- 1955: Opening of Disneyland in Anaheim, California
- 1961: The studio licenses the film rights to Winnie-the-Pooh, whose characters continue to be highly profitable to this day; international distribution arm Buena Vista International is established
- 1964: The company starts buying land near Orlando, Florida for Walt Disney World - then known as Disneyworld, or 'The Florida Project'
- 1965: The regular production of short subjects ceases, as theatres no longer have any demand for them
- 1966: Walt Disney dies
- 1967: Construction begins on Walt Disney World; the underlying governmental structure (see Reedy Creek Improvement District) is signed into law
- 1971: Walt Disney World opens in Orlando, Florida; Roy Oliver Disney dies
- 1977: Roy Edward Disney, son of Roy and nephew of Walt, resigns from the company citing a decline in overall product quality and issues with management
- 1978: The studio licenses several minor titles to MCA Discovision for laserdisc release; only TV compilations of cartoons ever see the light of day through this deal
- 1979: Don Bluth and a number of his allies leave the animation division; the studio releases its first PG-rated film, The Black Hole
- 1980: Tom Wilhite becomes head of the film division with the intent of modernizing studio product; a home video division is created
- 1981: Plans for a cable network are announced
- 1982: EPCOT Center opens at Walt Disney World
- 1983: As the anthology series is canceled, The Disney Channel begins operation on US cable systems; Tom Wilhite resigns his post; Tokyo Disneyland opens in Japan
- 1984: Touchstone Pictures is created; after the studio narrowly escapes a buyout attempt by Saul Steinberg, Roy Edward Disney and his business partner, Stanley Gold, remove the current board of directors, replacing them with Michael Eisner, Jeffrey Katzenberg, and Frank Wells
- 1985: The studio begins making cartoons for television; The home video release of Pinocchio is a best-seller
- 1986: The studio's first R-rated release comes from Touchstone Pictures; the anthology series is revived; the company's name is changed from Walt Disney Productions to The Walt Disney Company.
- 1989: Disney offers a deal to buy Jim Henson's Muppets and have the famed puppeteer work with Disney resources; the Disney-MGM Studios open at Walt Disney World
- 1990: Jim Henson's death sours the deal to buy his holdings; the anthology series canceled for second time
- 1992: The controversial Euro Disney opens outside Paris, France
- 1993: Disney acquires independent film distributor Miramax Films; Winnie-the-Pooh merchandise outsells Mickey Mouse merchandise for the first time; the policy of periodic theatrical re-issues ends with this year's re-issue of Snow White and the Seven Dwarfs but is augmented for video
- 1994: Frank Wells is killed in a helicopter crash; Jeffrey Katzenberg resigns to co-found his own studio, DreamWorks SKG
- 1995: In October, the company hires Hollywood superagent, Michael Ovitz, to be president
- 1996: The company takes on the Disney Enterprises name for non-Walt Disney branded ventures and acquires the Capital Cities/ABC group, renaming it ABC, Inc. ;in December, Michael Ovitz, president of the company, leaves "by mutual consent"
- 1997: The anthology series is revived again; the home video division releases its first DVDs
- 1998: Disney's Animal Kingdom opens at Walt Disney World
- 2001: Disney-owned TV channels are pulled from Time Warner Cable briefly during a dispute over carriage fees; Disney's California Adventure opens to the public; Disney begins releasing Walt Disney Treasures DVD box sets for the collector's market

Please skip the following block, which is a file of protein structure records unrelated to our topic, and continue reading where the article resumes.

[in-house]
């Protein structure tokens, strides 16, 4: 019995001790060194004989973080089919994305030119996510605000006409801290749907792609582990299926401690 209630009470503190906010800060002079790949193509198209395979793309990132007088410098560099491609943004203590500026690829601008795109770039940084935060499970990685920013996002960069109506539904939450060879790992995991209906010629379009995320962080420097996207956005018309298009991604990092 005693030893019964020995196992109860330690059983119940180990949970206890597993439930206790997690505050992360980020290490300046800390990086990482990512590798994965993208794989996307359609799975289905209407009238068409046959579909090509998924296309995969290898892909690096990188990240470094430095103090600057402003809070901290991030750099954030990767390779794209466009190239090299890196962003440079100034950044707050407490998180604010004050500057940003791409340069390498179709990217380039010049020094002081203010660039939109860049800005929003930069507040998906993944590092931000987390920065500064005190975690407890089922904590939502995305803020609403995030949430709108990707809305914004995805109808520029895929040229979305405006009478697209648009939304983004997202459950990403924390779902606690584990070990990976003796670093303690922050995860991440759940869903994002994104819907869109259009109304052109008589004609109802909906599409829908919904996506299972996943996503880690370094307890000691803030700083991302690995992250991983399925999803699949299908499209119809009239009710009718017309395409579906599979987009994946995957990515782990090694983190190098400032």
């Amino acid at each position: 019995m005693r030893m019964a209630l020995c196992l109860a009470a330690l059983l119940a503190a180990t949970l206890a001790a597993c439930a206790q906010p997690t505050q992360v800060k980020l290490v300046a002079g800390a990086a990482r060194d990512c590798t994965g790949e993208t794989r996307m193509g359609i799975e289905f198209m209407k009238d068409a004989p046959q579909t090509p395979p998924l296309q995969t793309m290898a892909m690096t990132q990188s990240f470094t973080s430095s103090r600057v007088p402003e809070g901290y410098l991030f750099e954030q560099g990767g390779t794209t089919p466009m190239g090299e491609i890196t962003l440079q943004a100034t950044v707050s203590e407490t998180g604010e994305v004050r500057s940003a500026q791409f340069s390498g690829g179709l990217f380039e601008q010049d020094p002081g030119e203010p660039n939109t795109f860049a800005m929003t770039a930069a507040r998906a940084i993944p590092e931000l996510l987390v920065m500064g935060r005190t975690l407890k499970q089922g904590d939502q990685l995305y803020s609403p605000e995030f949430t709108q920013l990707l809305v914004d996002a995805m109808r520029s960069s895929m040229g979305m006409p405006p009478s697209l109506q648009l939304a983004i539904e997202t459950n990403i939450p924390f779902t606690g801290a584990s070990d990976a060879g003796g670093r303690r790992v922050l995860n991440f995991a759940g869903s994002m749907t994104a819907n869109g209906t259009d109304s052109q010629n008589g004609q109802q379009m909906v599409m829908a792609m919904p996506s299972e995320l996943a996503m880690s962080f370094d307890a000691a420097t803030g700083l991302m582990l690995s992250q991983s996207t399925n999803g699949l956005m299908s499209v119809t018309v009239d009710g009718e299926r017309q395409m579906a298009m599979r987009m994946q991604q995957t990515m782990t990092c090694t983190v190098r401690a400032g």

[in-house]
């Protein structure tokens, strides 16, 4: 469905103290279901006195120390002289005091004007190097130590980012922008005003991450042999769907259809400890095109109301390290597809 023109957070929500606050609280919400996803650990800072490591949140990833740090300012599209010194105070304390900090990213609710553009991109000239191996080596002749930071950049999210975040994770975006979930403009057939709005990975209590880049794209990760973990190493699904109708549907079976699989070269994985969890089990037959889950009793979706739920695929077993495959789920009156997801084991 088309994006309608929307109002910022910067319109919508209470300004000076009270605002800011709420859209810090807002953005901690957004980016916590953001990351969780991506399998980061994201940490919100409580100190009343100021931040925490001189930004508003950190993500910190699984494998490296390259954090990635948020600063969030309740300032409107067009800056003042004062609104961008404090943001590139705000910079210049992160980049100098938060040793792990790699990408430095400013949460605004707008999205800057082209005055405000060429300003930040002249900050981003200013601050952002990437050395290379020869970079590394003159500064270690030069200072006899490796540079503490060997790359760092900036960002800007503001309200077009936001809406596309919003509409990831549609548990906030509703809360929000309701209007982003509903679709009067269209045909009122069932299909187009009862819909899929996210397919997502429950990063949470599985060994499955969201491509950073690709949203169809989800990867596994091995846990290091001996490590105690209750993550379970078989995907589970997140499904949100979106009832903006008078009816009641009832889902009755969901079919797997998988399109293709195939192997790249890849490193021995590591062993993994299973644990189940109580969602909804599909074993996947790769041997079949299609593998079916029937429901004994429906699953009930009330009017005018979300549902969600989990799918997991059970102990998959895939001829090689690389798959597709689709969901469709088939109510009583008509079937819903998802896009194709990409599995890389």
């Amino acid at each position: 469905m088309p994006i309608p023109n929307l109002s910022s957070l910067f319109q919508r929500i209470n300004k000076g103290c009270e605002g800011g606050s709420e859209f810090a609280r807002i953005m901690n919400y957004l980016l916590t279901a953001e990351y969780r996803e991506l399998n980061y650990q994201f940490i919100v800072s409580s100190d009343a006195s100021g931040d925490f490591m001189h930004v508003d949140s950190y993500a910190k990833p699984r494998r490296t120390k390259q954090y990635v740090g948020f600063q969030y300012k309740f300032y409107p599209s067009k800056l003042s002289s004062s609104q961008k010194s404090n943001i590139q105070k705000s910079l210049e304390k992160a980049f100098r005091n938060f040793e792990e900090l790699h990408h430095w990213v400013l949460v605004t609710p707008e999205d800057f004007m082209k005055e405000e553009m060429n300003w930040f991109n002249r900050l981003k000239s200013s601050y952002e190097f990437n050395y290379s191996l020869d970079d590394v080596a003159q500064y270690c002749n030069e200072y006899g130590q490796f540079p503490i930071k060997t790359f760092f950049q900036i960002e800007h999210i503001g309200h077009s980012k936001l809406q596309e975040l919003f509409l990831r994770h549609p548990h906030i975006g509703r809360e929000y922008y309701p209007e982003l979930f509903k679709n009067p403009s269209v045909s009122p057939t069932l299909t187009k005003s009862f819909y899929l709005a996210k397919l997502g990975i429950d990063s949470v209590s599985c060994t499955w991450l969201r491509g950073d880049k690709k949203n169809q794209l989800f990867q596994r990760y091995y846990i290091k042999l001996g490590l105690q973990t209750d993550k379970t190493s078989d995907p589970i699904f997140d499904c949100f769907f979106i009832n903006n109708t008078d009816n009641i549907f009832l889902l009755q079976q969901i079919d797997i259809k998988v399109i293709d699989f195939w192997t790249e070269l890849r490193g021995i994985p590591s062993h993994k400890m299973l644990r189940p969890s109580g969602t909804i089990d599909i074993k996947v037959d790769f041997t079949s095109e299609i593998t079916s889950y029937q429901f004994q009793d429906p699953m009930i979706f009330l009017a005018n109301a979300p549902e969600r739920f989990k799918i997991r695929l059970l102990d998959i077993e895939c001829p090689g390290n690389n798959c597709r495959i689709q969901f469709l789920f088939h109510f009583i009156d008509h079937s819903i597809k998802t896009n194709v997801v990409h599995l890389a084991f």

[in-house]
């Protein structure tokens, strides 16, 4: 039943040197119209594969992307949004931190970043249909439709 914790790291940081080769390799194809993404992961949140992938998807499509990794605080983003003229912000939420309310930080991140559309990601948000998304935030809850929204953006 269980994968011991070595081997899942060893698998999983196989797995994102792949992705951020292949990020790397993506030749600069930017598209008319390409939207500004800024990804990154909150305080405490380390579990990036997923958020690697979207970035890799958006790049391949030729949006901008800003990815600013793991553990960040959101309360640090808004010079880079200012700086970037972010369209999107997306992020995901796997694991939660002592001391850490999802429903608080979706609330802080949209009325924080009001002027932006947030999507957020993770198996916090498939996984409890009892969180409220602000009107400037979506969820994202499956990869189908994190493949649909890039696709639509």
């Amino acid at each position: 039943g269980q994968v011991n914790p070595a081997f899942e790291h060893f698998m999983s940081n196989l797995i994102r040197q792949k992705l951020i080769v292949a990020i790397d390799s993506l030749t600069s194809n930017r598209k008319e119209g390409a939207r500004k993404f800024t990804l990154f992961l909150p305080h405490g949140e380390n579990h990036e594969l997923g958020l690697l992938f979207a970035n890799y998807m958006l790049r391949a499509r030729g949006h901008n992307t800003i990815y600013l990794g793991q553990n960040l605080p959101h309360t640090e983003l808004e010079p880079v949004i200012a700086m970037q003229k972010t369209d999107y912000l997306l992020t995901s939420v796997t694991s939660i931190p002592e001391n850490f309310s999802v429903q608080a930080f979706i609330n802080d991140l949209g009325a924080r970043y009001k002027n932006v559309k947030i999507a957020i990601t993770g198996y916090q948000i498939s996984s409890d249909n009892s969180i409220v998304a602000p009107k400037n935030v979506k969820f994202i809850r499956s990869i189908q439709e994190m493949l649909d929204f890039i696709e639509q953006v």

- 2003: Roy Edward Disney again resigns as head of animation and from the board of directors, citing similar reasons to those that drove him off 26 years earlier; fellow director Stanley Gold resigns with him; they establish "Save Disney" (http://www.savedisney.com) to apply public pressure to oust Michael Eisner
- 2003: Pirates of the Caribbean: The Curse of the Black Pearl becomes the first film released under the Disney label with a PG-13 rating
- The studio breaks off renegotiation talks with Pixar (their current contract expires in 2006); Disney announces it will convert its animation studio to all computer-animated production
- Announced the closure of their florida feature-film animation department (http://www.savedisney.com/news/se/wdfa_closure.asp);
- Comcast makes a $66 billion unsolicited bid to buy The Walt Disney Company (Comcast withdraws its bid in April);
- Disney purchases rights to The Muppets;
- Hidalgo is the second real PG-13-rated flick to be released by Walt Disney Pictures;
- Company stockholders give Michael Eisner a 43% vote of no confidence; as a result, Eisner is removed from the role as chairman of the board (but maintains his position as CEO) and George J. Mitchell becomes chairman in his place.
- After investing $6 million into production of the documentary film Fahrenheit 9/11 by Michael Moore, Walt Disney Pictures announced their previously mentioned intentions of not distributing the film. The director and the heads of Miramax arrange an alternate distribution arrangement and the film becomes the most successful documentary film of all time. At $100 million+, that film earns more than most of Disney's other film releases that year.
Notable Feature Films
Snow White and the Seven Dwarfs, 1937
Beauty and the Beast, 1991
Notable Television Series
This includes those by the subsidiaries.
Live Action Television Series
Animated Television Series
(Ironically, Walt Disney refused to do TV animation because he knew it was economically impossible to do theatrical-quality material in a TV series. It was not until 1985 that the studio finally relented and they successfully gambled with substantially higher budgeted productions which proved profitable ventures that raised the standard for the medium.)
Highlights (Fiscal year ended September 30) ($ in millions)
|Business ||Revenue ||Operating income ||Operating profit margin % |
|Media Networks ||11,778 ||2,169 ||18.4 |
|Parks and Resorts ||7,750 ||1,123 ||14.4 |
|Studio Entertainment ||8,713 ||662 ||7.6 |
|Consumer Products ||2,511 ||534 ||2.1 |
|Total ||30,752 ||4,488 ||14.6 |
- SEC - Company Information: WALT DISNEY CO/ (http://www.sec.gov/cgi-bin/browse-edgar?action=getcompany&CIK=0001001039&owner=include)